Description Usage Arguments Details Value Note Author(s) References Examples

Weighing coefficients used in the finite difference scheme for advection calculated according to Fiadeiro and Veronis (1977).

This particular AFDW (advective finite difference weights) scheme switches from backward differencing (in advection dominated conditions; large Peclet numbers) to central differencing (under diffusion dominated conditions; small Peclet numbers).

This way it forms a compromise between stability, accuracy and reduced numerical dispersion.

1 |

`v ` |
advective velocity; either one value or a vector of length N+1, with N the number of grid cells [L/T] |

`D ` |
diffusion coefficient; either one value or a vector of length N+1 [L2/T] |

`dx.aux ` |
auxiliary vector containing the distances between the locations where the concentration is defined (i.e. the grid cell centers and the two outer interfaces); either one value or a vector of length N+1 [L] |

`grid ` |
discretization grid as calculated by |

The Fiadeiro and Veronis (1977) scheme adapts the differencing method to the local situation (checks for advection or diffusion dominance).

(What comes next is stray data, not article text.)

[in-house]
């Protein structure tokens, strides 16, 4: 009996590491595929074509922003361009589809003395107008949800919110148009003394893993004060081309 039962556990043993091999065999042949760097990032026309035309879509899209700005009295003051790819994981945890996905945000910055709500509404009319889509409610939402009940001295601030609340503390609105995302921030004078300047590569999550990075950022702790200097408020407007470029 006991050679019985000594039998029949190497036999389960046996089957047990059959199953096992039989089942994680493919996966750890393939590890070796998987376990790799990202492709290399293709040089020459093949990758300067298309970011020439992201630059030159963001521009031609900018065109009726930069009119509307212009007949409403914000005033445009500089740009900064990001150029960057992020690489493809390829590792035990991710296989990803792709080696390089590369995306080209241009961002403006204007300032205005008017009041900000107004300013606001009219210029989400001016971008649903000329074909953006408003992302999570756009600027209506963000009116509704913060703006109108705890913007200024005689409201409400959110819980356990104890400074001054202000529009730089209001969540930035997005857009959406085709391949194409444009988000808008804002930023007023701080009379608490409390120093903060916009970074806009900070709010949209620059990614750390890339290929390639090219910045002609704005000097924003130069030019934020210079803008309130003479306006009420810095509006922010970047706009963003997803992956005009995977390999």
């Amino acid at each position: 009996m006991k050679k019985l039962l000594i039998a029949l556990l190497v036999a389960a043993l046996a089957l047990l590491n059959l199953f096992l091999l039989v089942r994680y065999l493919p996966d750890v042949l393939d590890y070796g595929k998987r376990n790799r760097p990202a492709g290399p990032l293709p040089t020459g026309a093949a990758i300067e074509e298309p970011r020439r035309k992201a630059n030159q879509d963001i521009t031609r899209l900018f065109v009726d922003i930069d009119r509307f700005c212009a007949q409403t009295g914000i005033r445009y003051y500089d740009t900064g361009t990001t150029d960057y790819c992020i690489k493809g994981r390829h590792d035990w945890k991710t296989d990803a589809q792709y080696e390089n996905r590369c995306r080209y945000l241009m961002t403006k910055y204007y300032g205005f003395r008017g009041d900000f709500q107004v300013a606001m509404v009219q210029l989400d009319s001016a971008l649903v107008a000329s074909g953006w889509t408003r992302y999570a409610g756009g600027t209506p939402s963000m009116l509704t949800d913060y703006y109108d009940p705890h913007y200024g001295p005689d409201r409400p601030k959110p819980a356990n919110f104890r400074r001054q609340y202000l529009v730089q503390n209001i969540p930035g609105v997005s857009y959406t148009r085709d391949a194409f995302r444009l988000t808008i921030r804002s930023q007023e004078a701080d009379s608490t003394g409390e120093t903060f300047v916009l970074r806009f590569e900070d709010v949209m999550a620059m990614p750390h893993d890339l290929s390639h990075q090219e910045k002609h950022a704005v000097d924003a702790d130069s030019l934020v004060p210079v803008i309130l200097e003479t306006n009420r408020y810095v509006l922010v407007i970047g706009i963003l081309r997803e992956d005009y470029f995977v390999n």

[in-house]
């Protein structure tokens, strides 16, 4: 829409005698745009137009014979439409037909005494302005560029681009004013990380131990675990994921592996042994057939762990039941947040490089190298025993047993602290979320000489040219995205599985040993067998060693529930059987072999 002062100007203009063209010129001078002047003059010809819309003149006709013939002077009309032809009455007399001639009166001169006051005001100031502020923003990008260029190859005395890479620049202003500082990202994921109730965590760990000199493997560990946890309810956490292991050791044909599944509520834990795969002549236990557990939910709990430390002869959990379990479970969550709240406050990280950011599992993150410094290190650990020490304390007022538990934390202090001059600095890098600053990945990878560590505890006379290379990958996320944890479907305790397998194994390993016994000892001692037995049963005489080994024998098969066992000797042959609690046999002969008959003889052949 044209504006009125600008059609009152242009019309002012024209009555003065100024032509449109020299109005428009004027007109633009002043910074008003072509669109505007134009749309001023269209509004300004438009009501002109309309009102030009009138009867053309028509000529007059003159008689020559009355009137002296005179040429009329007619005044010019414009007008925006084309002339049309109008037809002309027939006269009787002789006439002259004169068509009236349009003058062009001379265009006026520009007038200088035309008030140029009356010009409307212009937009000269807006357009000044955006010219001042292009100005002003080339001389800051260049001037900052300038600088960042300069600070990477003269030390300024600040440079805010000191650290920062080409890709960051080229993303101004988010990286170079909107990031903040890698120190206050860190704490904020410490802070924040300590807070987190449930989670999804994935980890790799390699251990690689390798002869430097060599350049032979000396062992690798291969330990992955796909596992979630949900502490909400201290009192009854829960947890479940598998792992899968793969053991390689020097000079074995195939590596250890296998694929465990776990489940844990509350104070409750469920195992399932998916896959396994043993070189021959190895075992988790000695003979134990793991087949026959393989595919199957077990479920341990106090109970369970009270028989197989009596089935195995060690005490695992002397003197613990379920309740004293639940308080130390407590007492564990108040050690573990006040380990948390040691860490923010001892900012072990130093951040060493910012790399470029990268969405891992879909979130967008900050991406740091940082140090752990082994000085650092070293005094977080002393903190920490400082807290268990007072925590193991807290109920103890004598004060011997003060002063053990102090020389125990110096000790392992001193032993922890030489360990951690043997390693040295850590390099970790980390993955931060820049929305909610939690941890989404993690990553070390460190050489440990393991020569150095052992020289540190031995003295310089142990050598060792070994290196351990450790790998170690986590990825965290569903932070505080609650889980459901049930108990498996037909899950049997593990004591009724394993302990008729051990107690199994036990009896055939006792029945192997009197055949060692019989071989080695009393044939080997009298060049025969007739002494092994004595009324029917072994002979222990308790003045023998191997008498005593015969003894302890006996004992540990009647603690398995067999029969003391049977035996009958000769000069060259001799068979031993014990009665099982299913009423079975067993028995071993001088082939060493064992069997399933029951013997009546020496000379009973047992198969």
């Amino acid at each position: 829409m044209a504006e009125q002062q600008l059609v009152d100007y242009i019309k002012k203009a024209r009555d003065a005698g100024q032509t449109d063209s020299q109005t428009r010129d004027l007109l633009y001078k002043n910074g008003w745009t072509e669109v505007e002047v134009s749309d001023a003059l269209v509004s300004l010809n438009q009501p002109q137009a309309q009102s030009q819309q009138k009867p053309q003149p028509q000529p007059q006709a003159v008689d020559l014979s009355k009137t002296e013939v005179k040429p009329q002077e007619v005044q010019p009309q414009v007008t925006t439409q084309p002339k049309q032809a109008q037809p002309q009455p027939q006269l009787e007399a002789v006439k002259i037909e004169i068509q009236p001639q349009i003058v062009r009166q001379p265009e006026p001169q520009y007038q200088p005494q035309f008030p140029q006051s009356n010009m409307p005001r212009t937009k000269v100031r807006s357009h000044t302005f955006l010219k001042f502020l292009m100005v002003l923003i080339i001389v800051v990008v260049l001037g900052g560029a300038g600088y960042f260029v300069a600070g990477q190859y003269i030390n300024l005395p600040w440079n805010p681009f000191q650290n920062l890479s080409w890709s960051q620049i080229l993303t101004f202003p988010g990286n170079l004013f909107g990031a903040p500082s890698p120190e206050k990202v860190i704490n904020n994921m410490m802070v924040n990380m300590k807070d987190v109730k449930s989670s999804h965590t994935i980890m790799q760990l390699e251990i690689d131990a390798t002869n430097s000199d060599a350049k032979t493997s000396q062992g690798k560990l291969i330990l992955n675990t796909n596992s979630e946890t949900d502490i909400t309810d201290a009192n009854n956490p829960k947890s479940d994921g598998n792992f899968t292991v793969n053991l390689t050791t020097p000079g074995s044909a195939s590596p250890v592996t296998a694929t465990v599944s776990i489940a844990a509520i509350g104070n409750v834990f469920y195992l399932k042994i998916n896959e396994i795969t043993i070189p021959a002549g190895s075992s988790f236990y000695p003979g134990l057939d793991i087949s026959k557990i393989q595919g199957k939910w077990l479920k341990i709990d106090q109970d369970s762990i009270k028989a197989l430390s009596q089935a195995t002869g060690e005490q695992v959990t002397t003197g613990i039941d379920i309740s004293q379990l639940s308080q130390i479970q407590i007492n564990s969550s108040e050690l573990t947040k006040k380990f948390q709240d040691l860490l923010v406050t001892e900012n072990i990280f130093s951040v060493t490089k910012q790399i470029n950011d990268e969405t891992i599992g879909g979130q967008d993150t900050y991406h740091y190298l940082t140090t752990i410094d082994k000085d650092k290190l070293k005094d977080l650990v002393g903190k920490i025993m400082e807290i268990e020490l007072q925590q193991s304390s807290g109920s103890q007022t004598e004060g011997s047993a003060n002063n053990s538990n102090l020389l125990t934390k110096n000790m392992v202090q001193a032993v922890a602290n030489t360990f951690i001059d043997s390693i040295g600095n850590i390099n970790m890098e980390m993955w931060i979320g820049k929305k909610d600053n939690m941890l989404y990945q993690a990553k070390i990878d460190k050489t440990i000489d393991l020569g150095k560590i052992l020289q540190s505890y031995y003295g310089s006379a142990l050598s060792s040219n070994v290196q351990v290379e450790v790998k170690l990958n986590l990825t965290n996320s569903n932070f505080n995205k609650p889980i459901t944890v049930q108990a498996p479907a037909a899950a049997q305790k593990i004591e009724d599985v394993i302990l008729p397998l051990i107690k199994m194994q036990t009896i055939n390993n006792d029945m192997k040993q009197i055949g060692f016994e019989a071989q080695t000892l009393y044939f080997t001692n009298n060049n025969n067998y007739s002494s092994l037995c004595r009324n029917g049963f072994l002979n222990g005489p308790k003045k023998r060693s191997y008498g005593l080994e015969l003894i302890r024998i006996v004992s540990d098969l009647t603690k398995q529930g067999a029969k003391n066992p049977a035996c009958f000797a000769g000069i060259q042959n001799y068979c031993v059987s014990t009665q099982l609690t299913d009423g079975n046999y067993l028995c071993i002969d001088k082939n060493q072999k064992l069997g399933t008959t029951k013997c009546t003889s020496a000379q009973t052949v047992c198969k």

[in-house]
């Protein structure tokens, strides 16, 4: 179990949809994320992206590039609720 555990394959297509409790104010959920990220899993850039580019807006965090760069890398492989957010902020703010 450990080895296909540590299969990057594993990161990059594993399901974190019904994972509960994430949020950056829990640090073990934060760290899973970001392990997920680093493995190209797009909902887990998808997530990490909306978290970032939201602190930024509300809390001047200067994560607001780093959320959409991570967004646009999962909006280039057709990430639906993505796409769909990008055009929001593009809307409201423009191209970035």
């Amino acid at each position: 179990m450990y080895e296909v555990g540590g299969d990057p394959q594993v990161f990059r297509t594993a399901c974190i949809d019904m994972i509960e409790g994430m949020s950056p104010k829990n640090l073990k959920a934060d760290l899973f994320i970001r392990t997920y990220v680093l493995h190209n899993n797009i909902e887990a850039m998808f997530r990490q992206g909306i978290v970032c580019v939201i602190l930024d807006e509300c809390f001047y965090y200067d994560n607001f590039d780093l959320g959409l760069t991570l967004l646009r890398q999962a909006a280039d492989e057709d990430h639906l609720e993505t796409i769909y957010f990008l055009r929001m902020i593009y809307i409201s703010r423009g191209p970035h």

Finite difference schemes are based on following rationale:

When using forward differences (AFDW = 0), the scheme is first order accurate, creates a low level of (artificial) numerical dispersion, but is highly unstable (state variables may become negative).

When using backward differences (AFDW = 1), the scheme is first order accurate, is universally stable (state variables always remain positive), but the scheme creates high levels of numerical dispersion.

When using central differences (AFDW = 0.5), the scheme is second order accurate, is not universally stable, and has a moderate level of numerical dispersion, but state variables may become negative.

Because of the instability issue, forward schemes should be avoided. Because of the higher accuracy, the central scheme is preferred over the backward scheme.

The central scheme is stable when sufficient physical dispersion is present, it may become unstable when advection is the only transport process.

The Fiadeiro and Veronis (1977) scheme takes this into account: it uses central differencing when possible (when physical dispersion is high enough), and switches to backward differing when needed (when advection dominates). The switching is determined by the Peclet number

`Pe = abs(v)*dx.aux/D`

the higher the diffusion

`D`

(`Pe > 1`

), the closer the AFDW coefficients are to 0.5 (central differencing)the higher the advection

`v`

(`Pe < 1`

), the closer the AFDW coefficients are to 1 (backward differencing)

the Advective Finite Difference Weighing (AFDW) coefficients as used in
the transport routines `tran.1D`